optical fibre has become the mode of choice for electronic data transfer. Transmission losses are much lower than in copper wire, and the speed much faster. A team at Duke University tried something new: store data in optical fibre, like in the random access memory (ram) of computers to cut energy loss. The experiment was successful, though only for 10 nanoseconds (nano means a billionth). The findings were published in Science (December 13, 2007).
Optical fibre is made of either glass or plastic and converts data into light pulses. But light cannot be stored. The Duke team discovered light pulses, which when converted to sound waves, can leave an imprint of the data on the optical fibre. For this conversion, the researchers passed two opposing laser beams through the same fibre. The opposing laser beams create vibrations called phonons, which are storable in the optical fibre.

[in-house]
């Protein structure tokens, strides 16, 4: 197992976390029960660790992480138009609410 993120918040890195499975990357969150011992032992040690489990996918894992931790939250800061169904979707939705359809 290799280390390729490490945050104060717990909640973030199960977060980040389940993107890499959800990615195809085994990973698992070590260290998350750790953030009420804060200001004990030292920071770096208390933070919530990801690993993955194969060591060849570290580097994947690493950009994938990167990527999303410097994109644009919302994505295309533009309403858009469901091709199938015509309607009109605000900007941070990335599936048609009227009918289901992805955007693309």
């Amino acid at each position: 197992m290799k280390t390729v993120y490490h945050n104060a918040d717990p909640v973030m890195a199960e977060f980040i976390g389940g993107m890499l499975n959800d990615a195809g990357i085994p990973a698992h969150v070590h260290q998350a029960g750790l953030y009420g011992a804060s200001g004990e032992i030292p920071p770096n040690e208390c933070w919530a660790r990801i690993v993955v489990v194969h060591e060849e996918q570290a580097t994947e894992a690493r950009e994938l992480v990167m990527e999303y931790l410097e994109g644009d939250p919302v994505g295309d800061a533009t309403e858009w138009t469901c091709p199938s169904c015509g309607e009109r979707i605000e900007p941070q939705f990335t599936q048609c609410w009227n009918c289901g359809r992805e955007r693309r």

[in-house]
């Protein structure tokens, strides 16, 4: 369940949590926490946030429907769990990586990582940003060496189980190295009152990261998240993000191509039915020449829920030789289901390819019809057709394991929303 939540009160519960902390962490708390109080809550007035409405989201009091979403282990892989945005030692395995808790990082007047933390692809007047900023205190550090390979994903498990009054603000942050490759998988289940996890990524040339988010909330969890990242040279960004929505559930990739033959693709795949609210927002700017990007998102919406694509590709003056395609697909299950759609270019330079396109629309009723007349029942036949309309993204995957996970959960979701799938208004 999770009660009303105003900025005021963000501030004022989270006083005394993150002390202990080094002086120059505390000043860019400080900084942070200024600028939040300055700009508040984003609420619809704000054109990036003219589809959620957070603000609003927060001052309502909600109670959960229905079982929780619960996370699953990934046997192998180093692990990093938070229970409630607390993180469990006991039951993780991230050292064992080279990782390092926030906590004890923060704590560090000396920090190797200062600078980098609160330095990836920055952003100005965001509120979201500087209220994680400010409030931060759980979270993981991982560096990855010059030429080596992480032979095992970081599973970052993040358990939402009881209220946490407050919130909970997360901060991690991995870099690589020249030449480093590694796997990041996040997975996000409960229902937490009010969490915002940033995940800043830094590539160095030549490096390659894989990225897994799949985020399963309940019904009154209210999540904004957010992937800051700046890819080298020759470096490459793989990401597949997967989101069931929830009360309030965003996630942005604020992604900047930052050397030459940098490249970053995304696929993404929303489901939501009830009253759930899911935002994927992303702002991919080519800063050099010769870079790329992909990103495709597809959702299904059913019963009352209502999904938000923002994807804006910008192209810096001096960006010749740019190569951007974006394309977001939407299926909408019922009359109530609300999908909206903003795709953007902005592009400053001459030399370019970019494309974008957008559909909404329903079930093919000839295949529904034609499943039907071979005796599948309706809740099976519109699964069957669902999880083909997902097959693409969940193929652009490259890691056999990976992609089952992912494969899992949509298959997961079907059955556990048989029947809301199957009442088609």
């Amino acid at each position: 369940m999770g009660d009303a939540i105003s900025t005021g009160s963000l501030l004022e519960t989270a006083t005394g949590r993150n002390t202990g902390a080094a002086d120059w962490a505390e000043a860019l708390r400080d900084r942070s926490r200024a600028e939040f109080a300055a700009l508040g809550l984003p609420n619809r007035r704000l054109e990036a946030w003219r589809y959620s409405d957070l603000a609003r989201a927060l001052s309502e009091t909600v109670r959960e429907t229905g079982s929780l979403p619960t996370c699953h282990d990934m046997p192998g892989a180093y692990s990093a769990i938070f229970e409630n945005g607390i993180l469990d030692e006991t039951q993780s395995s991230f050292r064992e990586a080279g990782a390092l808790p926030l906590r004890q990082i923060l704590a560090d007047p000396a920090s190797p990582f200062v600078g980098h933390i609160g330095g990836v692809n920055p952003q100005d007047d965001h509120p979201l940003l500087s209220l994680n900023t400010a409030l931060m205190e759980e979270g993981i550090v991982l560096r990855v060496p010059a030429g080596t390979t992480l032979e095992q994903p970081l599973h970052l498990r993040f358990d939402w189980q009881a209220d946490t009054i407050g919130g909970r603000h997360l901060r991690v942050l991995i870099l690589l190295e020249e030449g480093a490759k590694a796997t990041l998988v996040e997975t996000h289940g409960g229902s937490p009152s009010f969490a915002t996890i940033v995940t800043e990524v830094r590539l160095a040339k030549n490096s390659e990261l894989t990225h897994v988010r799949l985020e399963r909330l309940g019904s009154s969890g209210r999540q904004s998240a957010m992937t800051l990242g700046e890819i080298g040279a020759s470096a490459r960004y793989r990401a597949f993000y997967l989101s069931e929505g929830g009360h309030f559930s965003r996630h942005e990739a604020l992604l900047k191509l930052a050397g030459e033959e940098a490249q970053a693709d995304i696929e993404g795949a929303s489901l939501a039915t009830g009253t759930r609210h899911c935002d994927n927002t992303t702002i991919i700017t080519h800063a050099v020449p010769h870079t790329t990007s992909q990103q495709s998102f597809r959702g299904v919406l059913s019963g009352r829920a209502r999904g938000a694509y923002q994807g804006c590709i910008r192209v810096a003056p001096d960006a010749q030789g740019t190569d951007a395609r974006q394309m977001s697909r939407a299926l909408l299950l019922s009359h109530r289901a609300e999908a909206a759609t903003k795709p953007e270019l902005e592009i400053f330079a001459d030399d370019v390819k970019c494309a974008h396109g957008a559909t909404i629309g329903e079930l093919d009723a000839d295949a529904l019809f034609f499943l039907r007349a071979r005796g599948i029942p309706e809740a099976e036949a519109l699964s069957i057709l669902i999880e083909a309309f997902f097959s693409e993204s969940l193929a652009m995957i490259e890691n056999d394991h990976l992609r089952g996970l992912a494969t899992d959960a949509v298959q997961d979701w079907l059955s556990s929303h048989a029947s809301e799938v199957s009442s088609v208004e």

To reconvert this stored data into light, a third laser beam is introduced into the optical fibre.
Currently, optical signals have to be converted into electronic signals to be stored in computer memory. Recalling this information will require electronic signals to be reconverted to light pulses. These conversions use up lots of energy by generating heat.
Is it a big deal to store data for 10 nanoseconds? Daniel Gauthier, lead author of the paper, says it is, considering that light pulses do not last for longer than 1 billionth of a second. The researchers will have to work on storing data for longer intervals. "Only a few applications might find useful a technology with such short storage time. The next breakthrough will be when data is stored in seconds," says Gauthier.
Before that scientists will have to overcome an obstacle: even while storing data for 10 nanoseconds, the laser pulses required to generate and read data require about 100 watts of power, which is too high for a computer. The technology will develop faster if it finds applications.
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